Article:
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5/3/2012

By developing good study habits for yourself, students and/or children, makes getting work done easier and more efficient. Find ways to incorporate these tips or work with your children/students to and you’ll develop good organizational habits that will soon be routine.

BASIC TIPS FOR STUDENTS

1. Create a study area

Determine where the best place is to study and make this your “headquarters.” Make sure whatever location you pick includes materials you may need as well as good lighting.

2. Remove distractions

Try to avoid disturbances and outside noise as much as possible. If your study space is in a high-traffic area, or you’re in a spot where there are people passing through, you might consider moving somewhere with less going on. Use Internet breaks or checking email as rewards for every hour of work, and log out of those programs between breaks. 

3. Set up school supply storage solutions

Make sure you have a system in place to keep all of your supplies and materials organized and easy to find. Big Mouth® or other portable Filers binders, cardboard cubby holes, wall shelves and even shoe boxes all create extra storage space. 


4. Set up a disciplined homework routine
Part of learning to manage your time is to create a regularly scheduled time of day for studying. Try to pay attention to when you’re most mentally alert, and schedule your study sessions around those times.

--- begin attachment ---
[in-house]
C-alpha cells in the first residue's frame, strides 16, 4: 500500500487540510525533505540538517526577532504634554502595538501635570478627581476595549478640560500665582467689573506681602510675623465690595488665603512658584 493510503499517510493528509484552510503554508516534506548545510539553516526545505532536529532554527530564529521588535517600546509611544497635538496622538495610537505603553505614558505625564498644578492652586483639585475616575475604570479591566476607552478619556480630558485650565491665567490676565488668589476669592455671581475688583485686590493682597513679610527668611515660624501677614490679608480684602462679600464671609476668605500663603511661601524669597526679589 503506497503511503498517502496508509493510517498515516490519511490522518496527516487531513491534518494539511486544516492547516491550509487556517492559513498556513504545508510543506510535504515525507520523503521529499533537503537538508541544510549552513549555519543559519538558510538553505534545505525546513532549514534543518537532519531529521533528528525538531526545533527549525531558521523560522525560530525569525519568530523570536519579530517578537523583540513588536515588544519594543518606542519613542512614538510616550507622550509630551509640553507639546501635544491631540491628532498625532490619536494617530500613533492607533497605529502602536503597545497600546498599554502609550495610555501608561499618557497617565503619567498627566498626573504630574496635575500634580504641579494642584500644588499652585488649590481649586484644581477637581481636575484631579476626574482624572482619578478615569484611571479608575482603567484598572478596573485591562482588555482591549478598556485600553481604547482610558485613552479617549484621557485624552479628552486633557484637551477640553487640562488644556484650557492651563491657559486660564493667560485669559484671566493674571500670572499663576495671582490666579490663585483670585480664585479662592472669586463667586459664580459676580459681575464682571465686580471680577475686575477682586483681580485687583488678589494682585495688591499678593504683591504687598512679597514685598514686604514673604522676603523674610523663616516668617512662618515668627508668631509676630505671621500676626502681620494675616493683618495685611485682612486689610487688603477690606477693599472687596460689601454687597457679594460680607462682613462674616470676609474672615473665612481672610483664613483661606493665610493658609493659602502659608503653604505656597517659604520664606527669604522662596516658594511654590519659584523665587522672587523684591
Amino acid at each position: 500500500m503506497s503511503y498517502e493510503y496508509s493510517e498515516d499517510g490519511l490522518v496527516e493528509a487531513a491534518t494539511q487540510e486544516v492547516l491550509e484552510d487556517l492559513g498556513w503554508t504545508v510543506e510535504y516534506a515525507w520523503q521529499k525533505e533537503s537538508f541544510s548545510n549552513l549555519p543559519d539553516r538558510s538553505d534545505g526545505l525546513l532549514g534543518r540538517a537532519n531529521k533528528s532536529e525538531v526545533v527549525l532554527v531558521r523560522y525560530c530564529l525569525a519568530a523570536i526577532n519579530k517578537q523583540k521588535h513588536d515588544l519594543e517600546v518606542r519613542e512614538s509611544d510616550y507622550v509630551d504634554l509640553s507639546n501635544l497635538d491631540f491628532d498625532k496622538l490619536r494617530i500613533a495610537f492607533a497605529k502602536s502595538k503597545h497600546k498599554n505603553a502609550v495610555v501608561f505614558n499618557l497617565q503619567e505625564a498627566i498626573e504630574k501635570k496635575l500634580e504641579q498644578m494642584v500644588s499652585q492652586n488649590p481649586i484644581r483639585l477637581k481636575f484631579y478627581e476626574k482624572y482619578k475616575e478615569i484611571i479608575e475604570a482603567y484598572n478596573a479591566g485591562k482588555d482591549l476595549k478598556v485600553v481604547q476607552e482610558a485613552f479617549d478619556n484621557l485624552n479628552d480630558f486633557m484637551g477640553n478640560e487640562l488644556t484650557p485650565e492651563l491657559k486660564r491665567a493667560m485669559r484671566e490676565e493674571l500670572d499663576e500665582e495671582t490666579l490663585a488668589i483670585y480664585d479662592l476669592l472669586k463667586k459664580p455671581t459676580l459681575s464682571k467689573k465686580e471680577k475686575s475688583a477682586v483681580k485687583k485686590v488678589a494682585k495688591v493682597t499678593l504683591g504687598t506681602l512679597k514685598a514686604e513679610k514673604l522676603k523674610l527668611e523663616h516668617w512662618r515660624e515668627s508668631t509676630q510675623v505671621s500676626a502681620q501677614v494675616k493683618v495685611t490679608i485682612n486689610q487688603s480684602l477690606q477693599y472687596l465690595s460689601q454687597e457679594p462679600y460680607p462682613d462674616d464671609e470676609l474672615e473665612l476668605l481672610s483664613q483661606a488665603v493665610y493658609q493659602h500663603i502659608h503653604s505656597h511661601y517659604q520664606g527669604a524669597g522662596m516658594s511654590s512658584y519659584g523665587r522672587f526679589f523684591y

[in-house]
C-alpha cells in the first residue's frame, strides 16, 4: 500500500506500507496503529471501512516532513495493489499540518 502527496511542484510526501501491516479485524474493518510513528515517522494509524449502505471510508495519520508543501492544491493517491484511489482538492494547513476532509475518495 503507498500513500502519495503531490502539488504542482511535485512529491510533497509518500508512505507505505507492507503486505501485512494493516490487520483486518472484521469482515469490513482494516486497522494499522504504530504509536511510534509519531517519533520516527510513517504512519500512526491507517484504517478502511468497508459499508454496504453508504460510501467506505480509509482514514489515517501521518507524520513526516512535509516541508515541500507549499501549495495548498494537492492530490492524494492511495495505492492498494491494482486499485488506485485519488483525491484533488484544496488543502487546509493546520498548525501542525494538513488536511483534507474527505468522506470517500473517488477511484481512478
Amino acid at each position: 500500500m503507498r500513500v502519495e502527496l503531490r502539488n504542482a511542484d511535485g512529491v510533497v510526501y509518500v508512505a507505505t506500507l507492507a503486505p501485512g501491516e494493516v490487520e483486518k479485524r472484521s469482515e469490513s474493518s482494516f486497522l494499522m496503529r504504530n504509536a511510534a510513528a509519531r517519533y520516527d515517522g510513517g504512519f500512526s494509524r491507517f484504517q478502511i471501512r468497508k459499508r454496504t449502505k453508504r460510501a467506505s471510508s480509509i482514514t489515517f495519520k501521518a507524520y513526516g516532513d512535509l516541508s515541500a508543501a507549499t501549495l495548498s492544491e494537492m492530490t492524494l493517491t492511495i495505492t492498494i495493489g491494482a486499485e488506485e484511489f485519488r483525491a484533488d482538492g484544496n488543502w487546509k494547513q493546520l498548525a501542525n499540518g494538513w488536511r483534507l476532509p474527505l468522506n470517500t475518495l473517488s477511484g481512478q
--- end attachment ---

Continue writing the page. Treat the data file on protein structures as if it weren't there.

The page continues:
TIPS FOR PARENTS WITH YOUNGER KIDS

1. Create a school assignment board

Break down assignments into component parts with specific tasks involved in the project on a whiteboard. It’s a great way to keep kids on track and engaged in the progress of their work when they can easily see what they need to do.

2. Keep a daily schedule

Keep a daily schedule in a planner that delegates the amount of time needed for the most important study priorities. Plan study time in blocks of time (i.e. math assignment, science paper, etc.) 

3. Establish the best study conditions

Determine the best setting for studying. Is it alone or with friends? With music or a quiet setting? 

4. Create visuals from learning

Concept trees and timelines make notes more memorable. Visual representations of relationships help students understand the key facts. Together come up with ways to make pictures or other visual aids to help your students remember details.  

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